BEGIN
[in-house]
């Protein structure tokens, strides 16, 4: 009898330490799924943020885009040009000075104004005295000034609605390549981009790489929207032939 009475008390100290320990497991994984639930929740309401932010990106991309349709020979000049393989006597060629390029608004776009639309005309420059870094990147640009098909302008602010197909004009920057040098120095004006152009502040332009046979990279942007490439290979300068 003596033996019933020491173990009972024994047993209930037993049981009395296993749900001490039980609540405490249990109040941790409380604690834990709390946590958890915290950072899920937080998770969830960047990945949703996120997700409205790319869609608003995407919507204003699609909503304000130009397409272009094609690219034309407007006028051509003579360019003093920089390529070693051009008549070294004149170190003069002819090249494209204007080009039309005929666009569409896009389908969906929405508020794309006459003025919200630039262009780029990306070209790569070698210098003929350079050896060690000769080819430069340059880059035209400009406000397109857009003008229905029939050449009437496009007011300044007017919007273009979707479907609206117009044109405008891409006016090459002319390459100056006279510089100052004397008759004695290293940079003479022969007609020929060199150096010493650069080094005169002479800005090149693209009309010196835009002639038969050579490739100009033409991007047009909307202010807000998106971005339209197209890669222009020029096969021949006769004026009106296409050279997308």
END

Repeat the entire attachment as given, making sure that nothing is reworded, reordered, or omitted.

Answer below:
[in-house]
């Protein structure tokens, strides 16, 4: 009898330490799924943020885009040009000075104004005295000034609605390549981009790489929207032939 009475008390100290320990497991994984639930929740309401932010990106991309349709020979000049393989006597060629390029608004776009639309005309420059870094990147640009098909302008602010197909004009920057040098120095004006152009502040332009046979990279942007490439290979300068 003596033996019933020491173990009972024994047993209930037993049981009395296993749900001490039980609540405490249990109040941790409380604690834990709390946590958890915290950072899920937080998770969830960047990945949703996120997700409205790319869609608003995407919507204003699609909503304000130009397409272009094609690219034309407007006028051509003579360019003093920089390529070693051009008549070294004149170190003069002819090249494209204007080009039309005929666009569409896009389908969906929405508020794309006459003025919200630039262009780029990306070209790569070698210098003929350079050896060690000769080819430069340059880059035209400009406000397109857009003008229905029939050449009437496009007011300044007017919007273009979707479907609206117009044109405008891409006016090459002319390459100056006279510089100052004397008759004695290293940079003479022969007609020929060199150096010493650069080094005169002479800005090149693209009309010196835009002639038969050579490739100009033409991007047009909307202010807000998106971005339209197209890669222009020029096969021949006769004026009106296409050279997308």